Cloud Computing News

Amazon explains that the widespread AWS outage was caused due to human error — a typo!


Amazon Web Services, popularly known as AWS, experienced a massive blackout associated with its S3 storage service on February 28th. The company has today issued an official statement apologizing for this blunder, stating that human error caused it. It further suggests that the hours-long outage that caused the majority of web services to go offline or act finicky happened due to a typo while debugging the service.

Well, let’s start from the beginning and make headway into how the system shut down progressed due to this error. Due to sluggish operational activity in a handful of its S3 servers, one of the employees decided to debug the service by taking some billing servers offline. This step Amazon says is straight from an “established playbook,” meaning it is the standard procedure to fix such an issue.

But, this is where the employee assigned to debug the S3 servers makes an error. Instead of taking down the necessary S3 servers, he mistakenly makes a typo in the command and removes a larger set of servers than intended. But, this move worsened the situation as it started a chain reaction.

This caused two more important server subsystems at AWS’ oldest data center in the US-EAST-1 region to go offline. And this further affected other services relying on S3 for storage such as e S3 console, Amazon Elastic Compute Cloud (EC2), AWS Lambda and others. Speaking on the same in a blog post, Amazon says,

The Amazon Simple Storage Service (S3) team was debugging an issue causing the S3 billing system to progress more slowly than expected. At 9:37AM PST, an authorized S3 team member using an established playbook executed a command which was intended to remove a small number of servers for one of the S3 subsystems that is used by the S3 billing process.

Unfortunately, one of the inputs to the command was entered incorrectly and a larger set of servers was removed than intended. The servers that were inadvertently removed supported two other S3 subsystems.

To get the systems back up and running, the cloud company had to perform a full restart. But AWS mentions that most of their servers in larger and older regions haven’t been restarted in years. This is because the company has designed its infrastructure to facilitate the removal or failure of significant capacity without customer support. But, the massive blackout was caused due to its debugging activity, so the process took longer than expected due to necessary safety check and protocols. It adds that index subsystem was fully recovered by 1:18 pm PT, while S3 became perfectly operational by 1:54 p.m PT.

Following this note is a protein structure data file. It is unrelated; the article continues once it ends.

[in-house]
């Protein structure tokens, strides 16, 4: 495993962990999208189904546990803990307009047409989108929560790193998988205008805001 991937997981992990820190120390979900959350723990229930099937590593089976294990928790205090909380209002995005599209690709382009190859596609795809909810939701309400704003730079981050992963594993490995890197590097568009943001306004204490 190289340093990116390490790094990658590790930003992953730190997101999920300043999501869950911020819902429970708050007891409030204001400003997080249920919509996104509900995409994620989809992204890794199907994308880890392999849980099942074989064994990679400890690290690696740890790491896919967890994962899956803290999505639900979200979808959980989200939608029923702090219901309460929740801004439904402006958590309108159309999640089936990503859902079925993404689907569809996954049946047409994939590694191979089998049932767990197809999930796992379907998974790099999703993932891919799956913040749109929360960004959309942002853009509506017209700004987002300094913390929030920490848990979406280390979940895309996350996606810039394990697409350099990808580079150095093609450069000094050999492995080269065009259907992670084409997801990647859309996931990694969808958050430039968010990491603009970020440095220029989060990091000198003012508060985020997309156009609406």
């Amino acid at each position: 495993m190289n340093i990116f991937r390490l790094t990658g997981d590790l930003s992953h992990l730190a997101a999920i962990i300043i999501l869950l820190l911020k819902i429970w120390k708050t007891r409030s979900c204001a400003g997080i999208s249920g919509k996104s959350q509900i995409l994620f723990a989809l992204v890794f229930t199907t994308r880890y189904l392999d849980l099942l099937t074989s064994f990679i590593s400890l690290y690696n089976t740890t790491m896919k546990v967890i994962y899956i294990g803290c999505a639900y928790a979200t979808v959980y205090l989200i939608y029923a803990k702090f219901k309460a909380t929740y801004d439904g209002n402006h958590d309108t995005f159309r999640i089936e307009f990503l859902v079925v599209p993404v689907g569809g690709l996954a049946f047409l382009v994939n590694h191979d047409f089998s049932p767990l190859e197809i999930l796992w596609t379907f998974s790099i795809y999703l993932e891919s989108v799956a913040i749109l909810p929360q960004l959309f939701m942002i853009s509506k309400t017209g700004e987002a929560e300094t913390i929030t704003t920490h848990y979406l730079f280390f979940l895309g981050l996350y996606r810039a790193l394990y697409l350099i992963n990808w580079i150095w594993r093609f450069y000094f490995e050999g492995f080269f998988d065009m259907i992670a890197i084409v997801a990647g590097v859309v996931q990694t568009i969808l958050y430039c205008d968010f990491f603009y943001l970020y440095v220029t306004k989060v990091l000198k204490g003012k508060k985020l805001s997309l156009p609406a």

Now, since AWS didn’t have any contingencies in place for such errors in the working of their core cloud service, thus, it has decided to make ‘several changes’ to the platform. It added that removal of capacity is a standard operational practice, but their tool allowed too much capacity to be removed too quickly.

This tool is now being modified to remove capacity more slowly and prevent capacity from being removed below a certain level. This will prevent incorrect inputs from triggering such mass-scale changes in the future. This has been described in the blog post as under:

While removal of capacity is a key operational practice, in this instance, the tool used allowed too much capacity to be removed too quickly. We have modified this tool to remove capacity more slowly and added safeguards to prevent capacity from being removed when it will take any subsystem below its minimum required capacity level.

Due to the aforementioned errors, a collection of prominent web platforms were either experiencing downtime or operating slower than usual. These included big names such as Quora, Twitch, Kickstarter, Slack, Business Insider, Expedia, Atlassian’s Bitbucket and HipChat among others.